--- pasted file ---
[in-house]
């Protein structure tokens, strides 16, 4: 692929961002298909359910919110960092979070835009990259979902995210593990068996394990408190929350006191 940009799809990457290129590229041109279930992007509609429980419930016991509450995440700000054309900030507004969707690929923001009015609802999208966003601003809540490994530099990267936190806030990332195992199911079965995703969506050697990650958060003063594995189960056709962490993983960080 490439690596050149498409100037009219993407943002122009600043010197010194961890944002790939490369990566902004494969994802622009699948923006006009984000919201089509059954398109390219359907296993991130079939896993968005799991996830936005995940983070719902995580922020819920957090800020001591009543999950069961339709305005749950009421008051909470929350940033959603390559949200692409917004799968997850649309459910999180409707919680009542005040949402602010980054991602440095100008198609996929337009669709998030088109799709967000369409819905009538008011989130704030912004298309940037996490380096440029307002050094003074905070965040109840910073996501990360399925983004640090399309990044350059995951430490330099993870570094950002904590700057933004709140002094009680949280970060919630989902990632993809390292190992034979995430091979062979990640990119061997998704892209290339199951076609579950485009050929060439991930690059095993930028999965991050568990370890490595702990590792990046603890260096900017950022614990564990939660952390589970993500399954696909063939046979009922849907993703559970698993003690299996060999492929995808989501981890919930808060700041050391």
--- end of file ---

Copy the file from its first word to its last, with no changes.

[in-house]
């Protein structure tokens, strides 16, 4: 692929961002298909359910919110960092979070835009990259979902995210593990068996394990408190929350006191 940009799809990457290129590229041109279930992007509609429980419930016991509450995440700000054309900030507004969707690929923001009015609802999208966003601003809540490994530099990267936190806030990332195992199911079965995703969506050697990650958060003063594995189960056709962490993983960080 490439690596050149498409100037009219993407943002122009600043010197010194961890944002790939490369990566902004494969994802622009699948923006006009984000919201089509059954398109390219359907296993991130079939896993968005799991996830936005995940983070719902995580922020819920957090800020001591009543999950069961339709305005749950009421008051909470929350940033959603390559949200692409917004799968997850649309459910999180409707919680009542005040949402602010980054991602440095100008198609996929337009669709998030088109799709967000369409819905009538008011989130704030912004298309940037996490380096440029307002050094003074905070965040109840910073996501990360399925983004640090399309990044350059995951430490330099993870570094950002904590700057933004709140002094009680949280970060919630989902990632993809390292190992034979995430091979062979990640990119061997998704892209290339199951076609579950485009050929060439991930690059095993930028999965991050568990370890490595702990590792990046603890260096900017950022614990564990939660952390589970993500399954696909063939046979009922849907993703559970698993003690299996060999492929995808989501981890919930808060700041050391």